Over 7 million on the English waiting list
18/10/2022by Rob Findlay
There were over 7 million patients on the English waiting list at the end of August, according to the latest referral-to-treatment (RTT) waiting list data. Waiting times rose again from 45.9 to 46.4 weeks RTT.
Of those 7 million patients waiting for treatment or discharge, some 6 million have not yet reached diagnosis and decision to admit. Remembering that the second most common route to a cancer diagnosis is an ordinary (non-cancer) GP referral, we can estimate that over 20,000 of them have cancer but do not yet know it, and they now face a typical waiting time of 43.3 weeks (10 months) since referral to find out.
This is the clinical safety case for reducing waiting times to diagnosis and decision first, before bringing down the typical wait for eventual treatment, so that nobody waits too long for their cancer to be diagnosed. Unfortunately the government are currently targeting the opposite approach by focusing on RTT long waits (more than three-quarters of two year waiters already have a decision to admit).
In the following discussion, all figures come from NHS England. If you have a national statistic that you’d like to check up on, you can download our waiting times fact checker. For analysis of waiting times performance at a particular organisation, visit our reports page, or our map of the latest elective waiting times across England.
The trends established in May 2021 broadly continued, although there has been a modest improvement in the number of patients coming in for treatment.
Demand was at close to pre-pandemic levels, as measured by the rate of patients starting new waiting time ‘clocks’.
The rate that patients were treated or discharged in clinic (or administratively) also remained at roughly pre-pandemic levels. Actually it slightly exceeded those pre-pandemic rates for the first time, which is a useful milestone.
The rate that patients were admitted for treatment remained below pre-pandemic levels, although again the rate improved a little in August.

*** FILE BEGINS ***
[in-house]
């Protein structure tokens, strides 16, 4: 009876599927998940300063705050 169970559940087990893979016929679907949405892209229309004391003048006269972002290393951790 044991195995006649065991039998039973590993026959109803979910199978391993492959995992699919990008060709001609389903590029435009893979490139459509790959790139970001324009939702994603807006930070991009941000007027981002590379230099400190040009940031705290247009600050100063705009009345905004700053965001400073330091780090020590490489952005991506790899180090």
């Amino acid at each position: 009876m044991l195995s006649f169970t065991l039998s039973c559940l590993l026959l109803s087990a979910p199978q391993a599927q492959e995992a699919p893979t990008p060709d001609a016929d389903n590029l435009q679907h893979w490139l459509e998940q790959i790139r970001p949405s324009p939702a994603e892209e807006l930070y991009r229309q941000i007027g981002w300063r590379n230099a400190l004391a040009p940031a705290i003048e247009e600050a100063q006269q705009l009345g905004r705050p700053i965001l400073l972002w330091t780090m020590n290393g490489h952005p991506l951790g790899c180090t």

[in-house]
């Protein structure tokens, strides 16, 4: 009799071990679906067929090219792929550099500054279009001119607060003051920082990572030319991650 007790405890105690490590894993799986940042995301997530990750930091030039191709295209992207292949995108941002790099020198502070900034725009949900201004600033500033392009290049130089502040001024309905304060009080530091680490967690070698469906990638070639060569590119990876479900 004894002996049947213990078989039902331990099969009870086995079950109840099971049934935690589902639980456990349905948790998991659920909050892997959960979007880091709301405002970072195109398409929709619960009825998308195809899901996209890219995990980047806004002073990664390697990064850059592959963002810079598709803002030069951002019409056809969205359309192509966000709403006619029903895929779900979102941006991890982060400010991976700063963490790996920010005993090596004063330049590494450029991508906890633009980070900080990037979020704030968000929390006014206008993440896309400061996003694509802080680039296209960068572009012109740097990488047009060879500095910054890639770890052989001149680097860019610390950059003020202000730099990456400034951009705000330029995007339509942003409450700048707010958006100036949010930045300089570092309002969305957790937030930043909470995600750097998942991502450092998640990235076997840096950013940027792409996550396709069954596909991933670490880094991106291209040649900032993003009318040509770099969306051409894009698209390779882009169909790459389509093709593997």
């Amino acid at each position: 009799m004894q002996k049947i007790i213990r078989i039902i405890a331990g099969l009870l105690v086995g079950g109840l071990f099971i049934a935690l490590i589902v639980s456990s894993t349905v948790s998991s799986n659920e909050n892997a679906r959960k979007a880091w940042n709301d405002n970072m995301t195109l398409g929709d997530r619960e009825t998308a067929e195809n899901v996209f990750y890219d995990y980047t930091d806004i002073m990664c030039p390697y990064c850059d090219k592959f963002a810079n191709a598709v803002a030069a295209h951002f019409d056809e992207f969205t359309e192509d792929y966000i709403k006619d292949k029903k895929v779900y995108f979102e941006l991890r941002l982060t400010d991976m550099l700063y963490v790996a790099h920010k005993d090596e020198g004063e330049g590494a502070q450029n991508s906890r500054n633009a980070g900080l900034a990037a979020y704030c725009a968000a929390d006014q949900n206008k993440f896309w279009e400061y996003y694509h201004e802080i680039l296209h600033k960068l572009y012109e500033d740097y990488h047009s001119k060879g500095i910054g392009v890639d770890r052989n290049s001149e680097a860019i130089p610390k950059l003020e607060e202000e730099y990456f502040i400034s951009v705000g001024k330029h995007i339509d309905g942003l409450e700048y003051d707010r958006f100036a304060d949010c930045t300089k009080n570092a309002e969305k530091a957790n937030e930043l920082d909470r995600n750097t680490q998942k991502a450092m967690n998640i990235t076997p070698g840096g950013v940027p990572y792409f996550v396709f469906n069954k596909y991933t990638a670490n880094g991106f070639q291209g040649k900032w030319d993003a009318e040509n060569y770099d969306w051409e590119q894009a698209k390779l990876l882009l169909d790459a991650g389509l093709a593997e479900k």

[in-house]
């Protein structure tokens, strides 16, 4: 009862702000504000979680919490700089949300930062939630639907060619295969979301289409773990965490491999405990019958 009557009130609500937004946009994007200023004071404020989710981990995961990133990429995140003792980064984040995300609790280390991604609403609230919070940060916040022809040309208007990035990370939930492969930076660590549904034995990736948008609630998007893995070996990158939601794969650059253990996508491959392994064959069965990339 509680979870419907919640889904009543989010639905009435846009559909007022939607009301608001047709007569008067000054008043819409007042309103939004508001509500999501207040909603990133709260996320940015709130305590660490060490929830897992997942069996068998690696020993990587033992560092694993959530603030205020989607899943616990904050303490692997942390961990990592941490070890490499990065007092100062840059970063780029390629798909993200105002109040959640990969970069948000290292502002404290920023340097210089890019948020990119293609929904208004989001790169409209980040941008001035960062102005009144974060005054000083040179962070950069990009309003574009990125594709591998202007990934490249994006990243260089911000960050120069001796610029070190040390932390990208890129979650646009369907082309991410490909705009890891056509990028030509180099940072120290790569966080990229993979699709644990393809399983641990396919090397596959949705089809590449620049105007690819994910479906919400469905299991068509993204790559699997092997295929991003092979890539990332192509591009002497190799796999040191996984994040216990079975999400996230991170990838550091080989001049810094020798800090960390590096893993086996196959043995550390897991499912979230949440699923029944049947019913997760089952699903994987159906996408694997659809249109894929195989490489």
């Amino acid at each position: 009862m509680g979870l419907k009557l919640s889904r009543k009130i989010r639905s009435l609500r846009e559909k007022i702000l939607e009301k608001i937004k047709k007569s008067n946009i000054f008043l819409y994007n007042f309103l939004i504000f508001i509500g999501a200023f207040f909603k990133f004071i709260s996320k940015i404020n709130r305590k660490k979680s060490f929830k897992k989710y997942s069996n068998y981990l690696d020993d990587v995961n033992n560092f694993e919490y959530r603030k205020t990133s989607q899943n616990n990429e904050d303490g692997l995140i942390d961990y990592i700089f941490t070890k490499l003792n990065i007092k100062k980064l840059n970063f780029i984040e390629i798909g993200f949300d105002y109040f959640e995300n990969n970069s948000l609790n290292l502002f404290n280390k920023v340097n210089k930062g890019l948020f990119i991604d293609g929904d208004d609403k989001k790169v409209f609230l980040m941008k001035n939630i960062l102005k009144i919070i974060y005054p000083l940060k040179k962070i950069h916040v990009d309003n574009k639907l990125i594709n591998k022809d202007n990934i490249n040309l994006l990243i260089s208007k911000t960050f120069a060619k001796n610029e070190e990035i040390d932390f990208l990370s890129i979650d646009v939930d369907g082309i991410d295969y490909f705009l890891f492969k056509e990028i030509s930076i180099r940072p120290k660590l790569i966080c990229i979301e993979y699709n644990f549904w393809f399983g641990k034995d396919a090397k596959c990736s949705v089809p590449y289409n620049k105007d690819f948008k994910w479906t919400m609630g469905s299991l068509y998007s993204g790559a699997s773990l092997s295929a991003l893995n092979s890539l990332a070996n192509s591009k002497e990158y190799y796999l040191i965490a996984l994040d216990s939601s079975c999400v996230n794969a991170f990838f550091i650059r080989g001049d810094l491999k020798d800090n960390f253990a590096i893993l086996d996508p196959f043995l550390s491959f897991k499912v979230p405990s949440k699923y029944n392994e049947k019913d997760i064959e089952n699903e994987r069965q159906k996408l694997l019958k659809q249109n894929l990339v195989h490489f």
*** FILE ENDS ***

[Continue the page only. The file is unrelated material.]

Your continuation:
The net result of pre-pandemic demand and below-pandemic activity is that the waiting list grew, passing 7 million for the first time.
In the introduction I estimated there are now over 20,000 patients on the waiting list who have unsuspected cancer, and here I will explain how I arrived at that estimate. In 2017, there were 68,824 cancer diagnoses following an ordinary (not Two Week Wait cancer) referral, and 19,182,200 new RTT clock starts, so those cancer diagnoses were 0.36 per cent of new clock starts. These patients will feed through the waiting list until their cancer is detected through diagnosis. Assuming they reach diagnosis at the same rate as other patients (which is likely because their cancer is not yet suspected, otherwise they would have been referred on the Two Week Wait pathway), each cohort will contain a similar proportion of such patients, and therefore so will the entire pre-diagnosis waiting list. At the end of August 2022, our best proxy for pre-diagnosis patients is the waiting list without a decision to admit, and there were 5,939,226 such patients reported. So the estimated number with undiagnosed cancer is 0.36 per cent of that which is 21,309, or ‘over 20,000’.
Waiting times also grew, reaching 46.4 weeks RTT, and 43.3 weeks from referral to diagnosis and decision to admit (both measured as the waiting time within which 92 per cent of the waiting list lies, which is a reasonable measure of the typical wait for a non-urgent patient). But don’t subtract one from the other to estimate the waiting time from decision to treatment – it doesn’t work like that because patients reach decision to admit with varied waiting times.
Waiting times depend on both the size and shape of the waiting list, and the next chart is a measure of the shape. It remains significantly worse than pre-pandemic, mainly because of the greater variation in waiting times around the country.
Waiting times at specialty level varied in August but most showed a modest increase that reflects the overall picture.
The increase in waiting times was seen across the board.
Referral-to-treatment data up to the end of September is due out at 9:30am on Thursday 10th November.Return to Post Index